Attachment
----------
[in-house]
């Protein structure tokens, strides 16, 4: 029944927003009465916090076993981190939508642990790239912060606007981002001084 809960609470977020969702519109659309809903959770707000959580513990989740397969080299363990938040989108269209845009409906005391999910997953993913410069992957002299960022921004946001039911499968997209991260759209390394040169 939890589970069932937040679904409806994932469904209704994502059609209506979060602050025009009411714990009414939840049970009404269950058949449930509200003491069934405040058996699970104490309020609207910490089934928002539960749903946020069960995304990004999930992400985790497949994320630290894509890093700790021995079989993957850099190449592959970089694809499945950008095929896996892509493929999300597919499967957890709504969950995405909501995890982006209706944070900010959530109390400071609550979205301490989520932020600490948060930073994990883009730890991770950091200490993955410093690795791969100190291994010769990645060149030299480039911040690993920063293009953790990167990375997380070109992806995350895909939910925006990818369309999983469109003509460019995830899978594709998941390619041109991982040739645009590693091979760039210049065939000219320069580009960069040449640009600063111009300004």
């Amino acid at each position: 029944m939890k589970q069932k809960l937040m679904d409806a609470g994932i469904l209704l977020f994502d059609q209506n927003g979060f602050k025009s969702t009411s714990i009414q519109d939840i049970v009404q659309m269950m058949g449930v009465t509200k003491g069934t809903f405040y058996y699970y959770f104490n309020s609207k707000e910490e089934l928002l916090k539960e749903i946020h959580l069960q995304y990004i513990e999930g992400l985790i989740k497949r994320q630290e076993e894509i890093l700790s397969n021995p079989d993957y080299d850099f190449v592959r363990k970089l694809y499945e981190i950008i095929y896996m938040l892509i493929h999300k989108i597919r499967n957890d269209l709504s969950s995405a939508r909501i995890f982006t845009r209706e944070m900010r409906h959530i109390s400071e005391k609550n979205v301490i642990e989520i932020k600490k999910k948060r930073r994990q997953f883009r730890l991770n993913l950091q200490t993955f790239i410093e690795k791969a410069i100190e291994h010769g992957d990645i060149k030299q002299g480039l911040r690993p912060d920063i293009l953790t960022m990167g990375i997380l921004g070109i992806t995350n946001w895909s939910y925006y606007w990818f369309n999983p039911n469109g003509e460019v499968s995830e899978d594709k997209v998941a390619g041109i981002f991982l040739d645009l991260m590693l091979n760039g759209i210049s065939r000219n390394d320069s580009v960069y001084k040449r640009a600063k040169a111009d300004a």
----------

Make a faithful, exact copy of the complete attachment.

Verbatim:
[in-house]
């Protein structure tokens, strides 16, 4: 029944927003009465916090076993981190939508642990790239912060606007981002001084 809960609470977020969702519109659309809903959770707000959580513990989740397969080299363990938040989108269209845009409906005391999910997953993913410069992957002299960022921004946001039911499968997209991260759209390394040169 939890589970069932937040679904409806994932469904209704994502059609209506979060602050025009009411714990009414939840049970009404269950058949449930509200003491069934405040058996699970104490309020609207910490089934928002539960749903946020069960995304990004999930992400985790497949994320630290894509890093700790021995079989993957850099190449592959970089694809499945950008095929896996892509493929999300597919499967957890709504969950995405909501995890982006209706944070900010959530109390400071609550979205301490989520932020600490948060930073994990883009730890991770950091200490993955410093690795791969100190291994010769990645060149030299480039911040690993920063293009953790990167990375997380070109992806995350895909939910925006990818369309999983469109003509460019995830899978594709998941390619041109991982040739645009590693091979760039210049065939000219320069580009960069040449640009600063111009300004």
């Amino acid at each position: 029944m939890k589970q069932k809960l937040m679904d409806a609470g994932i469904l209704l977020f994502d059609q209506n927003g979060f602050k025009s969702t009411s714990i009414q519109d939840i049970v009404q659309m269950m058949g449930v009465t509200k003491g069934t809903f405040y058996y699970y959770f104490n309020s609207k707000e910490e089934l928002l916090k539960e749903i946020h959580l069960q995304y990004i513990e999930g992400l985790i989740k497949r994320q630290e076993e894509i890093l700790s397969n021995p079989d993957y080299d850099f190449v592959r363990k970089l694809y499945e981190i950008i095929y896996m938040l892509i493929h999300k989108i597919r499967n957890d269209l709504s969950s995405a939508r909501i995890f982006t845009r209706e944070m900010r409906h959530i109390s400071e005391k609550n979205v301490i642990e989520i932020k600490k999910k948060r930073r994990q997953f883009r730890l991770n993913l950091q200490t993955f790239i410093e690795k791969a410069i100190e291994h010769g992957d990645i060149k030299q002299g480039l911040r690993p912060d920063i293009l953790t960022m990167g990375i997380l921004g070109i992806t995350n946001w895909s939910y925006y606007w990818f369309n999983p039911n469109g003509e460019v499968s995830e899978d594709k997209v998941a390619g041109i981002f991982l040739d645009l991260m590693l091979n760039g759209i210049s065939r000219n390394d320069s580009v960069y001084k040449r640009a600063k040169a111009d300004a």